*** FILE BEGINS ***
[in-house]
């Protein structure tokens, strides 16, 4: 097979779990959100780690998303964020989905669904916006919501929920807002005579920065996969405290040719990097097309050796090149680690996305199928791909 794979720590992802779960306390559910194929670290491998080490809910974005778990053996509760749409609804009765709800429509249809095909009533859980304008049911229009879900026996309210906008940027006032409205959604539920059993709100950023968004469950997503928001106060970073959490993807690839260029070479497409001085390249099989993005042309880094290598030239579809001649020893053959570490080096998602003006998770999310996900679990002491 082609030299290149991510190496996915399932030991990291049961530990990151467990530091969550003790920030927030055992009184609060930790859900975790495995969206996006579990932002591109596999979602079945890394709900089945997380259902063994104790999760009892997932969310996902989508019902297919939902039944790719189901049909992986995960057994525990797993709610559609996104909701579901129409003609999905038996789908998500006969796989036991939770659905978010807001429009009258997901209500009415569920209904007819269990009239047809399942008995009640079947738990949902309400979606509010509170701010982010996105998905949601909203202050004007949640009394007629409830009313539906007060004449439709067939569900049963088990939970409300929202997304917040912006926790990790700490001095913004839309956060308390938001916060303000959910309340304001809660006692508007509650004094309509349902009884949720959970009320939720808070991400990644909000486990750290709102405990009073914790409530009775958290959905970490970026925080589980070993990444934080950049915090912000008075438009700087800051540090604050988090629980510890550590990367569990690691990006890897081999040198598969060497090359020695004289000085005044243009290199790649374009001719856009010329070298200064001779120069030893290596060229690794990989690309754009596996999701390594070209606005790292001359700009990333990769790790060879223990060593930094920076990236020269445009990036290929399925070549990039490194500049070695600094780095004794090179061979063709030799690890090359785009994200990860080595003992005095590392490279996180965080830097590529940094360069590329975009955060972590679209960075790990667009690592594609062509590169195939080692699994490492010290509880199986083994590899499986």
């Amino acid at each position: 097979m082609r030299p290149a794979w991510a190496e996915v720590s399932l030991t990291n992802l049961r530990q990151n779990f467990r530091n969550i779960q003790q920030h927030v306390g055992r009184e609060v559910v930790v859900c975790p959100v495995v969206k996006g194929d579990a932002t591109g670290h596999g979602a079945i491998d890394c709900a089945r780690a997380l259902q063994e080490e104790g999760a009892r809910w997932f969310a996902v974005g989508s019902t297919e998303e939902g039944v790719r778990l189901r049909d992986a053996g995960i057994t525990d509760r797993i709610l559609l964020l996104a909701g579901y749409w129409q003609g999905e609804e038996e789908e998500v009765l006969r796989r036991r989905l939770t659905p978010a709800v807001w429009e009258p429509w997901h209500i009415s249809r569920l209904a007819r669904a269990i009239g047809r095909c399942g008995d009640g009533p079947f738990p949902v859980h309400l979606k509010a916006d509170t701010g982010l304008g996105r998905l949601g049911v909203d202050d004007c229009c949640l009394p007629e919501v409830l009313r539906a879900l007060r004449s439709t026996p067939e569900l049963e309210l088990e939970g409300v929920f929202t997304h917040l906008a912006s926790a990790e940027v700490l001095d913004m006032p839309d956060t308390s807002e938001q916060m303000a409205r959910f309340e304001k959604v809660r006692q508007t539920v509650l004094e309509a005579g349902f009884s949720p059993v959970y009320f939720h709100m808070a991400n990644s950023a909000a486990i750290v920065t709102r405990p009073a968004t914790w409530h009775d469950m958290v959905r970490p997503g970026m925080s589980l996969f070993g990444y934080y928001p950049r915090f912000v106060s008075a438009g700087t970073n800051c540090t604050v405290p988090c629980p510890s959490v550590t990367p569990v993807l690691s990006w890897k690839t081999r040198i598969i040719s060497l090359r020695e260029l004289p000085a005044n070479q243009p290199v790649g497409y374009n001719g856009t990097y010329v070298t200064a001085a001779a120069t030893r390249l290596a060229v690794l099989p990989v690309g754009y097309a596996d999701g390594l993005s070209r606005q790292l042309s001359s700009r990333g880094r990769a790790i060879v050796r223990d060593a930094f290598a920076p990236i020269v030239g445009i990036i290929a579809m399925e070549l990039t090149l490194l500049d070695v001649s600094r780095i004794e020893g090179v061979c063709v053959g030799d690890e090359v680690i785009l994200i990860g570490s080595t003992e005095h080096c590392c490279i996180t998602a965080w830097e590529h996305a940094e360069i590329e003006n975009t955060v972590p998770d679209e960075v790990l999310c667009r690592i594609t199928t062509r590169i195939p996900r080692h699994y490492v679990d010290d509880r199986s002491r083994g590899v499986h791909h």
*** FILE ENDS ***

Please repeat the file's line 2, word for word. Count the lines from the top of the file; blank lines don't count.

């Protein structure tokens, strides 16, 4: 097979779990959100780690998303964020989905669904916006919501929920807002005579920065996969405290040719990097097309050796090149680690996305199928791909 794979720590992802779960306390559910194929670290491998080490809910974005778990053996509760749409609804009765709800429509249809095909009533859980304008049911229009879900026996309210906008940027006032409205959604539920059993709100950023968004469950997503928001106060970073959490993807690839260029070479497409001085390249099989993005042309880094290598030239579809001649020893053959570490080096998602003006998770999310996900679990002491 082609030299290149991510190496996915399932030991990291049961530990990151467990530091969550003790920030927030055992009184609060930790859900975790495995969206996006579990932002591109596999979602079945890394709900089945997380259902063994104790999760009892997932969310996902989508019902297919939902039944790719189901049909992986995960057994525990797993709610559609996104909701579901129409003609999905038996789908998500006969796989036991939770659905978010807001429009009258997901209500009415569920209904007819269990009239047809399942008995009640079947738990949902309400979606509010509170701010982010996105998905949601909203202050004007949640009394007629409830009313539906007060004449439709067939569900049963088990939970409300929202997304917040912006926790990790700490001095913004839309956060308390938001916060303000959910309340304001809660006692508007509650004094309509349902009884949720959970009320939720808070991400990644909000486990750290709102405990009073914790409530009775958290959905970490970026925080589980070993990444934080950049915090912000008075438009700087800051540090604050988090629980510890550590990367569990690691990006890897081999040198598969060497090359020695004289000085005044243009290199790649374009001719856009010329070298200064001779120069030893290596060229690794990989690309754009596996999701390594070209606005790292001359700009990333990769790790060879223990060593930094920076990236020269445009990036290929399925070549990039490194500049070695600094780095004794090179061979063709030799690890090359785009994200990860080595003992005095590392490279996180965080830097590529940094360069590329975009955060972590679209960075790990667009690592594609062509590169195939080692699994490492010290509880199986083994590899499986």